Steps to convert RHEL – Based PV instances to HVM

You can read my previous blog to learn why HVM instances in AWS work better than PV instances. Also, why HVM instances are preferred over PV instances. Amazon offers HVM instances at a fraction of the cost of the PV ones. For example, HVM m3.medium is $0.087 per hour, while PV m1.medium is $0.087 per hour. Despite the lower price, HVM m3.medium offers more cores and memory. You should convert a PV machine to HVM. It is cheaper and the PV instances may eventually retire.
These are the steps:
These steps are only for RHEL-based PV instances such as Amazon Linux, CentOS and RedHat.
1. Login to your account (SSH).
2. Put grub on it.
*Grub selects the kernel configuration that is available on a particular operating systems’ partitions.
sudo yum -y1sudo: yum -y3 Stop the instance and take a snapshot of the root volume.
*You can also create an image of your instance to overcome any downtime and launch another machine.
4. Start an Amazon Linux “working” instance (PV), and log in to that instance.
ssh -i path-to-your-pem-file.pem [email protected] -i path-to-your-pem-file.pem [email protected] Attach the new’source volume’ (in the same location as the snapshot created in Step 3), to the ‘working instance as /dev/xvdf. This volume can be as large or smaller than the source instance (Step 1), or even increased.
6. Create a new volume called ‘destination’ in the same AZ as the snapshot created in step 3. Attach it to the working’ instance with the following: /dev/xvdo
7. Next, we divide the destination volume.
a. Partitioning the destination volume is done using parted
*Parted is a program that creates and manipulates partition tables.
sudo parted /dev/xvdo –script ‘mklabel msdos mkpart primary 1M -1s print quit’1sudo parted /dev/xvdo –script ‘mklabel msdos mkpart primary 1M -1s print quit’Output:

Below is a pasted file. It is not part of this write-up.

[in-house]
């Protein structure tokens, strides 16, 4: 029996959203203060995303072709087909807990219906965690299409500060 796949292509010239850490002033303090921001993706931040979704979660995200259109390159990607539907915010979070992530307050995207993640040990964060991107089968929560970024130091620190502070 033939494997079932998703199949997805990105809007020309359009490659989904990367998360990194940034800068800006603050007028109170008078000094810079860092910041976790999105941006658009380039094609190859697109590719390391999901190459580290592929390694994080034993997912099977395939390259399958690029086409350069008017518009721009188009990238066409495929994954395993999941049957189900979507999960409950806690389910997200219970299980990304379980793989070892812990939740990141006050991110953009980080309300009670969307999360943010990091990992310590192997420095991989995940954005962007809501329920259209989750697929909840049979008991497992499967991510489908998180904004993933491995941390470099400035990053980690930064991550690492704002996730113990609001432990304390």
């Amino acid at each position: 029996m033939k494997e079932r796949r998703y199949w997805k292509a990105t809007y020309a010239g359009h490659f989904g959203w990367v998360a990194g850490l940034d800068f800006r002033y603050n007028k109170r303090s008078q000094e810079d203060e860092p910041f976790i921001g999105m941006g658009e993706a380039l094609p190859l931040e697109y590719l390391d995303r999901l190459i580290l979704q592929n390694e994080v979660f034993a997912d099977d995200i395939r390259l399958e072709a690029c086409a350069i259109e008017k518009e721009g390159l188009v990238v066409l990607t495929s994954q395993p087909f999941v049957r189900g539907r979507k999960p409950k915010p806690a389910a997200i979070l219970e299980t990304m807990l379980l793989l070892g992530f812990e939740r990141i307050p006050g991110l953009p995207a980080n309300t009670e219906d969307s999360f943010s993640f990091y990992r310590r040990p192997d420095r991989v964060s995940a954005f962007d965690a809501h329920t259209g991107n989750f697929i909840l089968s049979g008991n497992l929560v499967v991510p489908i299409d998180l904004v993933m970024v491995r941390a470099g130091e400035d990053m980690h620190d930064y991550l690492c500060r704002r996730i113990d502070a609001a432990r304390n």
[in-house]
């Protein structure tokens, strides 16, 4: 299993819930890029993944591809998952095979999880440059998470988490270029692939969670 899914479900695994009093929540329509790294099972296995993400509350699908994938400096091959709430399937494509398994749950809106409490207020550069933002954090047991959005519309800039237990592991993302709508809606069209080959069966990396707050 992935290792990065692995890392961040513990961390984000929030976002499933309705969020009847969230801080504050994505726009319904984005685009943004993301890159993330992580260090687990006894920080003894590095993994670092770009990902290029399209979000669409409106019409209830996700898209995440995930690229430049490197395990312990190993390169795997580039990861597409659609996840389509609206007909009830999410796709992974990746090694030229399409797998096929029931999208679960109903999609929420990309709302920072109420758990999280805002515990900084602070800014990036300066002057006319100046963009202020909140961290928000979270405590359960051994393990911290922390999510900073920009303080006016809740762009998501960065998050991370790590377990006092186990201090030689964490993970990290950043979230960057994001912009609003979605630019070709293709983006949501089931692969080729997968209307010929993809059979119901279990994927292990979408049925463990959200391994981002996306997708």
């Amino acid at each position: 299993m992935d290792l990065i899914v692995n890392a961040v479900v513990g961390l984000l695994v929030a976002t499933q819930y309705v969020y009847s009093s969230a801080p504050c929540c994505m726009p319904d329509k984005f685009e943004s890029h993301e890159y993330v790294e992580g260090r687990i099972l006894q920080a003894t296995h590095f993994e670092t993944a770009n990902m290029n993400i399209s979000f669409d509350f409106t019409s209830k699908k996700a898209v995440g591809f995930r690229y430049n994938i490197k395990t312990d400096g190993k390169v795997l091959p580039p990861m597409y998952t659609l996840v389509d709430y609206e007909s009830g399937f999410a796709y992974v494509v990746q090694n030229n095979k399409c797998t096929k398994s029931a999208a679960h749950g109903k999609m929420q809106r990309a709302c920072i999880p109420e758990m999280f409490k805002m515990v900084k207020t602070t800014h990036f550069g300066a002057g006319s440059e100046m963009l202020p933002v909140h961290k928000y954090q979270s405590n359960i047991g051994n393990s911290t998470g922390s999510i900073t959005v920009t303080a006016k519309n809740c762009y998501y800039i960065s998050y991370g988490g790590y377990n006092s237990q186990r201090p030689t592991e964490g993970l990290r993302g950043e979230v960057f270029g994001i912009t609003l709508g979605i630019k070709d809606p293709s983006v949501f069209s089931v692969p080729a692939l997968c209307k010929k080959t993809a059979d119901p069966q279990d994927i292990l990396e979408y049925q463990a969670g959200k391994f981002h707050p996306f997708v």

Model: Xen Virtual Block Device (xvd)Disk /dev/xvdo: 8590MBSector size (logical/physical): 512B/512BPartition Table: msdosNumber Start End Size Type File system Flags1 1049kB 8590MB 8589MB primary1234567891011Model: Xen Virtual Block Device (xvd)Disk /dev/xvdo: 8590MBSector size (logical/physical): 512B/512BPartition Table: msdosNumber Start End Size Type File system Flags1 1049kB 8590MB 8589MB primaryb. The OS kernel checks the destination volume’s partition table and updates it.
*partprobe informs the operating-system kernel about partition table changes by asking that the operating-system re-read the partition tables.
sudo partprobe /dev/xvdo1 sudo partprobe /dev/xvdoc. Update the destination information.
*udevadm settlement waits for the udevd device creation events to be processed. This ensures that all device nodes have been successfully created before proceeding.
udevadm settle1 udevadm settle8. The’source volume’ should be checked.
A. e2fsck can be used to verify a Linux second extended system.
sudo e2fsck -f /dev/xvdf1 sudo e2fsck -f /dev/xvdfOutput:
e2fsck 1.42.8 (4-Nov-2014)Pass 1: Checking inodes, blocks, and sizesPass 2: Checking directory structurePass 3: Checking directory connectivityPass 4: Checking reference countsPass 5: Checking group summary information/: 39159/524288 files (0.3% non-contiguous), 366426/2097152 blocks12345678910111213e2fsck 1.42.8 (4-Nov-2014)Pass 1: Checking inodes, blocks, and sizesPass 2: Checking directory structurePass 3: Checking directory connectivityPass 4: Checking reference countsPass 5: Checking group summary information/: 39159/524288 files (0.3% non-contiguous), 366426/2097152 blocksb. To speed up the process and eliminate coauthoring, reduce the filesystem’s size.

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